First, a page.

That summer Palermo, hoping for another big season with Miccoli and Pastore, was frightened because of an extraordinary offer from English side Birmingham for the Rosanero captain. After several weeks, Miccoli officially refused the offer, but as always, when Palermo had to step up without him, the team lost its bearings. In the Europa League, the Rosanero eliminated Maribor but not without trouble. In the group stage, Palermo had a decent chance to advance with CSKA Moscow, Sparta Prague and Lausanne as opponents, but the team would sputter to a 3rd place finish and crash out of the competition. A lot of ups and downs during the Serie A season eventually led to Delio Rossi’s dismissal. Rossi would be recalled a month later but Miccoli, never being completely fit, can’t get on as he did in the past years. Palermo gave its best in the Coppa Italia, reaching the final, but Rossi preferred Iličić instead of Miccoli, and Palermo lost the third Coppa Italia final in its history.
Another cycle ended for Palermo, and just like three years before, Zamparini decided to sell his stars. Despite rumors surrounding their possible sales, Migliaccio, Balzaretti and Miccoli remained in Palermo. It seemed that Miccoli was destined to leave the Rosanero after some misunderstandings from the previous year, but ultimately, Fabrizio stayed for the love of the shirt. The captain started his season scoring a goal against FC Thun in the dying minutes of a Europa League qualifier, but that goal proved to be not enough for the Rosanero to pass the turn. Coach Stefano Pioli was sacked before the start of the new Serie A season and was replaced with new Primavera Coach Devis Mangia. Initially, Mangia put his trust in the captain, but eventually he exiled him to the bench. Mangia’s team was a two-faced one: unbeatable at home, winless away. In the end, a home loss was enough for Zamparini to decide to sack Mangia too. Palermo fans took the sacking poorly and things did not start out well with new Coach Bortolo Mutti: A 2-2 draw against Novara after a 2-0 lead, a home loss against Napoli, and another loss in Verona against Chievo. Palermo began to seriously worry about relegation to Serie B. Mutti’s cure still hadn’t had an effect on the team, and most of all, it hadn’t had an effect on one player in particular.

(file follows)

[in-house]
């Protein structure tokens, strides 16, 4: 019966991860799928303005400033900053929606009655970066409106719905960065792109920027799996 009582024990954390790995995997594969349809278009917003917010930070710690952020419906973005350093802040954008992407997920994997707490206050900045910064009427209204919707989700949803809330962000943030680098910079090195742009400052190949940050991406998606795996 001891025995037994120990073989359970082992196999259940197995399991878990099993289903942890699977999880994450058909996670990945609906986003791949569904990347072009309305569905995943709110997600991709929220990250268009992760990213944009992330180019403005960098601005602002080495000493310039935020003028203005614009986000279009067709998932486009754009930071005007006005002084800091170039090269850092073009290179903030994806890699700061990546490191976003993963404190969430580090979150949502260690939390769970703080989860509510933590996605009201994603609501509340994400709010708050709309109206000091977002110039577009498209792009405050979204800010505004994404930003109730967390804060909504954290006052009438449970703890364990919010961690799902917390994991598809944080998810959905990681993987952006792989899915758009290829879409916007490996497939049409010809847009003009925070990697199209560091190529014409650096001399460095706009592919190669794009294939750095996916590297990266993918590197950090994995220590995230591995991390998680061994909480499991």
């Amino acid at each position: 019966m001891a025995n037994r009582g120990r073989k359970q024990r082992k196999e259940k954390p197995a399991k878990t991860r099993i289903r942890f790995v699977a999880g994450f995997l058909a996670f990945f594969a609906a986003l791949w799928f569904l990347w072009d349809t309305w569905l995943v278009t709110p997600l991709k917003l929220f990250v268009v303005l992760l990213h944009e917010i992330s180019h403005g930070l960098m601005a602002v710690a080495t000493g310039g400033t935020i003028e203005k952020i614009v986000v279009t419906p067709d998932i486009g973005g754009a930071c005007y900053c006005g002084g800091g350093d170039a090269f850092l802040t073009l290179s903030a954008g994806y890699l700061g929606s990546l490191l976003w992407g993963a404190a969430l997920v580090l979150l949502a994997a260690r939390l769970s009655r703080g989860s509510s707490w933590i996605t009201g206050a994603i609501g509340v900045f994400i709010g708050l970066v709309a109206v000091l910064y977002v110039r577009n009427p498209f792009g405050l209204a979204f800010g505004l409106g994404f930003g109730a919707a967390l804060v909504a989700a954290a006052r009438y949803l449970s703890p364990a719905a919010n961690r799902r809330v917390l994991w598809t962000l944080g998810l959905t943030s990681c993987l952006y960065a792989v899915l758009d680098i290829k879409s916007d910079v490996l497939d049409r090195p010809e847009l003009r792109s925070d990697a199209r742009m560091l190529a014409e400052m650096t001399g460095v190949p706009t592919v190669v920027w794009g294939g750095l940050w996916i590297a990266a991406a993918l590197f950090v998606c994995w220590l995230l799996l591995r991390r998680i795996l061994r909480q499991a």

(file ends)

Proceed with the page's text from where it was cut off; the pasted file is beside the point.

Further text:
Let’s come back to Carlo Radice. If you would have told a Rosanero supporter on January 17th after the defeat to Chievo, “In the next two weeks Miccoli will break Radice’s record,” you would have been considered mad. The cards were heavily stacked against you: A player out of shape, a team falling down, and a coach who was relegated in his past two seasons. With these assumptions, Radice’s record was the last thing to think about.
Then Palermo plays against Genova, and Miccoli scores (and he’s not the only one…).
In Milan, against Inter, everybody was waiting for the thrashing, but Miccoli scored a hat trick and the match ended 4-4. With that hat trick, Miccoli broke Radice’s record and officially made history, becoming the best scorer ever in the Rosanero jersey. With that hat trick Miccoli gave joy to a depressed town, and supporters started to believe again after having feared of relegation to Serie B.
Since breaking Radice’s record, Fabrizio Miccoli has shown no signs of slowing down. His blistering form has continued since the Inter and Genoa matches. In fact, since the start of 2012, Fabrizio Miccoli has registered seven goals and eight assists – almost single-handedly spurring his team on and winning matches. The joy is back in Palermo and they have one man to thank for it.
Palermo has fallen in love again with Fabrizio Miccoli. And Fabrizio Miccoli returns this love with goals and spectacle.